My aim was to ascertain whether the current method of oral initial assessment is accurate and reliable for all learners. I collected feedback from my group of learners. I did this using Harrying Adult Learning Service’s (HALLS) ‘End of Course Learner Feedback 2010-11’ form and such other feedback as I could obtain specifically on my assessment and impact. Making an initial assessment of learner’s needs Due to the fact that Harrying Adult Learning Service does not conduct formal paper based initial assessments at pre-entry or entry for Computerized Accounts Level 1 ours, I devised and created myself an initial assessment form.
The initial assessment form I created aimed to gather the relevant information from the potential learner about his/her computing knowledge, academic qualification, learning style, barriers to learning, disability, learning needs, objectives and relevant skills. Initial Assessment Form I designed and developed an IF (see Appendix A). The form was amended to meet the requirements of Computerized Accounts Level 1 using Sage Line 50 course (see Appendix B). This IF will prove an invaluable resource for me. In future, if I am offering a different course, e. Microsoft Word, Excel, Powering, I can use this form and change it accordingly. In addition to the initial assessment I have created, I talked to students to discover their knowledge of accounting terminology and/or if they attended any manual book keeping and accounting courses. Two levels, level 1 and level 2, manual book keeping and accounting courses are offered by HALLS. I based this assessment on informal techniques such as talking with the students individually or in small groups (Castling 1996, Pl 1), gauging their responses to a variety of teaching activities, and generally “getting to know’ them.
I also spent some time talking to other teachers already familiar with the students I would be teaching. This enabled me to gain a tutor’s perspective of the students and the levels of effort, attitudes and preferred learning styles (Race and Walker 2008, IPPP). Literature Review The publication of the Moser Report – ‘A Fresh Start – Improving Literacy and Innumeracy’, (Defer 1999), reported that 7 million adults in England, roughly one in five of the population, had low levels of literacy skills.
The situation for innumeracy was worse, with estimates of the number of adults having some innumeracy difficulties naming from 30% – 50%. The report also found that 75% of people in prison had low literacy and innumeracy skills and in fact cannot read The Sun newspaper. One of the recommendations of the report was that there should be basic skills support in colleges and effective screening strategies implemented, to enable learners to progress on the pathway that will enable success.
The Letch Review of Skills (HEM Treasury 2006), published in December 2006, is an independent review of the Auk’s long-term skills needed to make us prosperous in a global economy and includes a series of recommendations to improve the UK skills ease to make the I-J a world leader by 2020. The Review proposes that, by 2020, 95% of adults should have innumeracy skills at Entry Level 3 – identified as the minimum skills level needed to be able to function effectively at work and within the world around them.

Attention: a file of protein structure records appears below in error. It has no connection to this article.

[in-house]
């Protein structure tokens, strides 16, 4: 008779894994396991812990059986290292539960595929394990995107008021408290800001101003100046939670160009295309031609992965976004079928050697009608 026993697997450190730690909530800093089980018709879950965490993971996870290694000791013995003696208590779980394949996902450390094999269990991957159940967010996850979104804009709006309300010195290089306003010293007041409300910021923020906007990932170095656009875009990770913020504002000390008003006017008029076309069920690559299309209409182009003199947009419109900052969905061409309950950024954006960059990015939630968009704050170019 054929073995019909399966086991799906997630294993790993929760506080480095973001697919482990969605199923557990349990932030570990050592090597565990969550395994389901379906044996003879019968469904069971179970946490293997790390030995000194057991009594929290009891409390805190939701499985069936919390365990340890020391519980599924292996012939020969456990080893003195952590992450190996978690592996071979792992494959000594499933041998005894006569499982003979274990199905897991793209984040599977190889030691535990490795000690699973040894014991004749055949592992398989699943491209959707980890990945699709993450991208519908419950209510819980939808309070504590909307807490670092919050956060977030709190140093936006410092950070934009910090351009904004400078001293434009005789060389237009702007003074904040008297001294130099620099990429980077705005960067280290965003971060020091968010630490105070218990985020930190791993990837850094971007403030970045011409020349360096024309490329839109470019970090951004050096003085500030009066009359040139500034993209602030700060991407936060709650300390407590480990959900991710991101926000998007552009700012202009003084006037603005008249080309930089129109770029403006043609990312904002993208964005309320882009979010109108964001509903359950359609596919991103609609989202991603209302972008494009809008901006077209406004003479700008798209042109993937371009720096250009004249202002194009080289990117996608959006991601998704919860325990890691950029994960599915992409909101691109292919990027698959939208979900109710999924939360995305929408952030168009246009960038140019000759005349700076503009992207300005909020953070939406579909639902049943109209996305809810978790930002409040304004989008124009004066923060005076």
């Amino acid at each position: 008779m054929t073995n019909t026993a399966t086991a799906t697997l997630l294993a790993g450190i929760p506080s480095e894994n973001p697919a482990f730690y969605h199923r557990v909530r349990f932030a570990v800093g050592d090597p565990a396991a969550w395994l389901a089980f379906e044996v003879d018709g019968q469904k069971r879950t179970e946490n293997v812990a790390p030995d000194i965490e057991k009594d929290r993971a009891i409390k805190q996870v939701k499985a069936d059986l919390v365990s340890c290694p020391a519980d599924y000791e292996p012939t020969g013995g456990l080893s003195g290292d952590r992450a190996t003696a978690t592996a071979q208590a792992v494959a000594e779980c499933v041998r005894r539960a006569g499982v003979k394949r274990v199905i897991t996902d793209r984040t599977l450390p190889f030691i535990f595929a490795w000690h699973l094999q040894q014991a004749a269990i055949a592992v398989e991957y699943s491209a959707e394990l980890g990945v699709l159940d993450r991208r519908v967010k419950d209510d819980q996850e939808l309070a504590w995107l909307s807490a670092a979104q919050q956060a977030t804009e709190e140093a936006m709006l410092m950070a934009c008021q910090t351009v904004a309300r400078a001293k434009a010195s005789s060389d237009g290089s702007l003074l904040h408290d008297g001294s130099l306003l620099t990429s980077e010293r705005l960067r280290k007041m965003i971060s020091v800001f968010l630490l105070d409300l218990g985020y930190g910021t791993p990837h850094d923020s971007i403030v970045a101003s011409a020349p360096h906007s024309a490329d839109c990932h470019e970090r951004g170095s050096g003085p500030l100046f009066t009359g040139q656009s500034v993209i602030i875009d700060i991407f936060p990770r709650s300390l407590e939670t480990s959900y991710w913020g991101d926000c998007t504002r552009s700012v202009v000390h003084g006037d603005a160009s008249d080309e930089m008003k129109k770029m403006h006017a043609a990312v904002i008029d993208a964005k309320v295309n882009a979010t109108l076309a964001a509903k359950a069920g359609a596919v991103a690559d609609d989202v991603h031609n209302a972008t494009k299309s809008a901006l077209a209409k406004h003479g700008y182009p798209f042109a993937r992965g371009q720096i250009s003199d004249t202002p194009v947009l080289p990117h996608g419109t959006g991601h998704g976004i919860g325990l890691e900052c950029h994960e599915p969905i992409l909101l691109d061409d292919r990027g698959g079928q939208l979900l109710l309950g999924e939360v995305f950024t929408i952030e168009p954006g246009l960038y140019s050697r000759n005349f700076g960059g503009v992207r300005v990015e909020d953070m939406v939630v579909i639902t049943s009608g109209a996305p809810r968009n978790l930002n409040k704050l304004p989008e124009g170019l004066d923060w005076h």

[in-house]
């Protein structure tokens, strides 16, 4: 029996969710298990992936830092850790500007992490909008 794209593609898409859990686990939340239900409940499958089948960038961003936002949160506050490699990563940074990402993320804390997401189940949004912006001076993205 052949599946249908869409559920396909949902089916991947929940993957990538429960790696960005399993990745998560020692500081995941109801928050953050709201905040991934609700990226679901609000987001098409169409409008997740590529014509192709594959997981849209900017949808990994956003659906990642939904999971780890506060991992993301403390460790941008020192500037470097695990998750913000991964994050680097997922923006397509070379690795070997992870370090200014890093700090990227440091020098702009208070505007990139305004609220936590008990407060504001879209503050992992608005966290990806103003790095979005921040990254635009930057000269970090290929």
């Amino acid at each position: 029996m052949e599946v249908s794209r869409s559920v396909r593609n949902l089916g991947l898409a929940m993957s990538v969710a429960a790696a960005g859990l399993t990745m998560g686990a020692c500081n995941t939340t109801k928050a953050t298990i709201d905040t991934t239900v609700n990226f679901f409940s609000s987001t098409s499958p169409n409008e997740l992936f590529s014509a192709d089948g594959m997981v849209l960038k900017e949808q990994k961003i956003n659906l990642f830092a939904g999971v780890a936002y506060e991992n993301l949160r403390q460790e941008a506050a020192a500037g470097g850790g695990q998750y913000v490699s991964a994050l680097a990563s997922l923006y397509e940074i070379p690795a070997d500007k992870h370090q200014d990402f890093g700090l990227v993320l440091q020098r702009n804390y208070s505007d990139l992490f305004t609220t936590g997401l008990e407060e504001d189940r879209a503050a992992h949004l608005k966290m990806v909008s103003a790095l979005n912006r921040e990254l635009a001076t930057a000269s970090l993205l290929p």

In response to the Review, the Government paper World Class Skills: Implementing the Letch Review of Skills in England sets out a series of reforms aimed at closing the skills gap, providing all adults with the opportunity to develop the skills they need to succeed and bringing about a change in culture and attitude by 2020. The Basic Skills Agency (BAS) recommended Initial Assessment tests, elicited an appropriate ‘level’ of Literacy or Innumeracy for each student to be placed into, for the purposes of teaching in line with the Adult Core Curriculum standards. Http:// rap. Coelenterate’s. Org. UK/readabilities/ LearningInfrastructureInitialAssessment] Methodology: Student Interviews & Informal Discussions (Qualitative Data) There were several informal discussions over a period of eight weeks with my Mentor, Course Lecturer and students, which significantly helped me with my research, being able to form a eider picture of the issues surrounding the accuracy of initial assessment.
Interestingly, Bell (2005, Pl 57) concurs with my reasoning to use this form of research, by asserting that ‘a skilful interviewer can follow up ideas, probe response and investigate motives and feelings, which the questionnaire can never do’. Finally, prior to handing out a questionnaire to my students I had a discussion with them about the reasons for conducting an initial assessment. This was done, so that when the students were given the IF they were able to complete it with full hones thus making it valid and reliable.
Pilot & Student Questionnaire (Quantitative Data) A pilot initial assessment was distributed to my Mentor and course lecturers at HAL prior to distributing my final initial assessment form to 12 students on Computerize Accounts Level 1 course. This was so that I could ascertain what curriculum areas utilized paper-based assessment, but furthermore, whether they thought initial assessment was a fair and consistent method of assessing all learners’ needs. Non of the recipients for initial assessment forms were ‘cherry picked’, as I wanted my research findings to be as valid and reliable as possible.
Cohen et al. 2000, IPPP) asserts that “Validity is an important key to effective research. If a piece of research invalid then it is worthless”. There was careful consideration in the way I compiled the initial assessment form, that there was no misinterpretation or confusion over what was being asked. Bell (2005, IPPP) stipulates that “if respondents are confused, irritated or even offended, they leave the item blank or even abandon the questionnaire”.
Subsequently, particular attention was made to the appearance and layout of different headings, so that they were easy to read and not discouraging for any respondent. Bell (2005, IPPP) proclaims that ‘recipients need to be encouraged to read and to answer the questions and they may be put off by a scruffy document the has been hastily prepared’. I agree unequivocally, as being a recipient myself in the research process on the DELLS programmer, I needed to be given a well-prepared a user-friendly questionnaire by my peers, so that I was motivated to complete it.